Traditional attribution (from the second century) names Luke, a physician and occasional missionary companion of Paul, as the author of this gospel.

Modern scholarship, like with the gospel of Matthew, is skeptical of the traditional attribution. Raymond Brown, in his introductory commentary on the New Testament, summarizes the scholarly consensus about what kind of author is detectable from the text as follows:11

An educated Greek-speaker and skilled writer who knew the Jewish Scriptures in Greek and who was not an eyewitness of Jesus’ ministry. He drew on Mark and a collection of the sayings of the Lord (Q), as well as some other available traditions, oral or written. Probably not raised a Jew, but perhaps a convert to Judaism before he become a Christian. Not a Palestinian.

Note also that modern scholarship seems to reject the notion that there is internal textual evidence (i.e., the vocabulary of the author) supporting the hypothesis that the author was a physician.12

8 Luke’s Dedicatory Preface

Read Luke 1:1-4:

1 Forasmuch as many have taken in hand to set forth in order a declaration of those things which are most surely believed among us, 2 Even as they delivered them unto us, which from the beginning were eyewitnesses, and ministers of the word; 3 It seemed good to me also, having had perfect understanding of all things from the very first, to write unto thee in order, most excellent Theophilus, 4 That thou mightest know the certainty of those things, wherein thou hast been instructed. (King James Version)

1 Since many have undertaken to set down an orderly account of the events that have been fulfilled among us, 2 just as they were handed on to us by those who from the beginning were eyewitnesses and servants of the word, 3 I too decided, after investigating everything carefully from the very first, to write an orderly account for you, most excellent Theophilus, 4 so that you may know the truth concerning the things about which you have been instructed. (NRSV)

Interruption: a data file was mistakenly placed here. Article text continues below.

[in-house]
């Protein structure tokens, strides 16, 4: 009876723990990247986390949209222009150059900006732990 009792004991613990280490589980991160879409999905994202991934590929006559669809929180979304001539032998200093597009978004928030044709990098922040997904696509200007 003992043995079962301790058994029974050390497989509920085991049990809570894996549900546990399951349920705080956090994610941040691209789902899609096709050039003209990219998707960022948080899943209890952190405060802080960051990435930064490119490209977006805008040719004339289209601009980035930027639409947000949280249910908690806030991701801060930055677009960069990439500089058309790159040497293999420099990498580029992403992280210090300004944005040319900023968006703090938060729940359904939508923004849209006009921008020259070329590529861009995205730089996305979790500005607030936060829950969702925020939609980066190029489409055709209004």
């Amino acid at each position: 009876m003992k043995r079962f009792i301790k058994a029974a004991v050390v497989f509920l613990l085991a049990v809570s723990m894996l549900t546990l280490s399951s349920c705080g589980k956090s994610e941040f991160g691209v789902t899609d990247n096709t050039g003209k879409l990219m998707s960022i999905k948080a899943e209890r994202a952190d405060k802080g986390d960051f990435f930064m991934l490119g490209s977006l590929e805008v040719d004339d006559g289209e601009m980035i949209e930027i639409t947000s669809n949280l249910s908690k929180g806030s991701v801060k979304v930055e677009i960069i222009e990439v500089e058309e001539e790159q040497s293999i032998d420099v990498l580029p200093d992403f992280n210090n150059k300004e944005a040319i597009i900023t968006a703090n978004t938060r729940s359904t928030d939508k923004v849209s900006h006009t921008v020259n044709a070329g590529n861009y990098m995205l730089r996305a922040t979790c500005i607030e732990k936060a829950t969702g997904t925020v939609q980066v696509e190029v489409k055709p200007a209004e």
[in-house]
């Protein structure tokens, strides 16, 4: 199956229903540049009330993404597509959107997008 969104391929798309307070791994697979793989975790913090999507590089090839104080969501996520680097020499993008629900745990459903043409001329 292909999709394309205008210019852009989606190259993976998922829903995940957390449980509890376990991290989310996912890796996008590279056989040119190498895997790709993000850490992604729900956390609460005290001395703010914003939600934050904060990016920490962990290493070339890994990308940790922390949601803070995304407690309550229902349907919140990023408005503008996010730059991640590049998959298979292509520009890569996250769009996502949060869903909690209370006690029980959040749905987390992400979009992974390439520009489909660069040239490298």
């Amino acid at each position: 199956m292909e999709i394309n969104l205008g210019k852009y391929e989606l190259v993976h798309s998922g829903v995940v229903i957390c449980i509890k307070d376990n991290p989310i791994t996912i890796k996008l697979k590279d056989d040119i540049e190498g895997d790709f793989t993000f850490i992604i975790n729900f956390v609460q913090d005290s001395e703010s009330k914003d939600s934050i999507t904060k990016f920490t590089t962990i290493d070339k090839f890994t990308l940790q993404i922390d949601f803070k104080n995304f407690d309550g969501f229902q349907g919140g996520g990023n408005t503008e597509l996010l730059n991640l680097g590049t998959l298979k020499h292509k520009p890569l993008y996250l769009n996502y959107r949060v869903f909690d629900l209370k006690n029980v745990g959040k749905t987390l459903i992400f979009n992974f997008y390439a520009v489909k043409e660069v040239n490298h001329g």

• Note: Theophilus means “friend of God.”
  • Why did Luke write his account? What is his goal or purposes?
  • Why does Luke write his gospel despite the fact that he refers to the existence of other accounts? Why weren’t the other accounts sufficient? How does Luke feel about the accounts that have preceded him? Does he think their quality is poor?
  • What does the preface tell us about Luke’s approach?
  • What other sources was Luke aware of? What is the relation between these existing accounts and the eyewitness report?

Footnotes:

1 Powell, Mark Allan, 2000, “Matthew” in HarperCollins Bible Commentary, Harper & Row, 868.

2 Raymond, Brown E., 1997, An Introduction to the New Testament, Doubleday, 172.

3 Raymond, Brown E., 1997, An Introduction to the New Testament, Doubleday, 172.

4 Brown, Raymond, E., 1979, Birth of the Messiah: A Commentary on the Infancy Narratives in Matthew and Luke, Image Books, 67.

5 Malina, Bruce J. and Richard Rohrbaugh, 2003, Social Science Commentary on the Synoptic Gospels, Fortress Press, 29.

6 It is not entirely without precedent in the Old Testament. For example, Tamar is mentioned in a genealogical list in 1 Chr 2:4.

7 Brown, Raymond, E., 1979, Birth of the Messiah: A Commentary on the Infancy Narratives in Matthew and Luke, Image Books.

8 Brown, Raymond, E., 1979, Birth of the Messiah: A Commentary on the Infancy Narratives in Matthew and Luke, Image Books.

9 Powell, Mark Allan, 2000, “Matthew” in HarperCollins Bible Commentary, Harper & Row, 871.

10 Powell, Mark Allan, 2000, “Matthew” in HarperCollins Bible Commentary, Harper & Row, 868.

11 Raymond, Brown E., 1997, An Introduction to the New Testament, Doubleday, 226.

12 Craddock, Fred B., 2000, “Luke” in HarperCollins Bible Commentary, Harper & Row, 925.

2 Responses to “New Testament Lesson 2 (KD): Matthew 1 & Luke 1”

  1. Rosebud said

    Thanks again!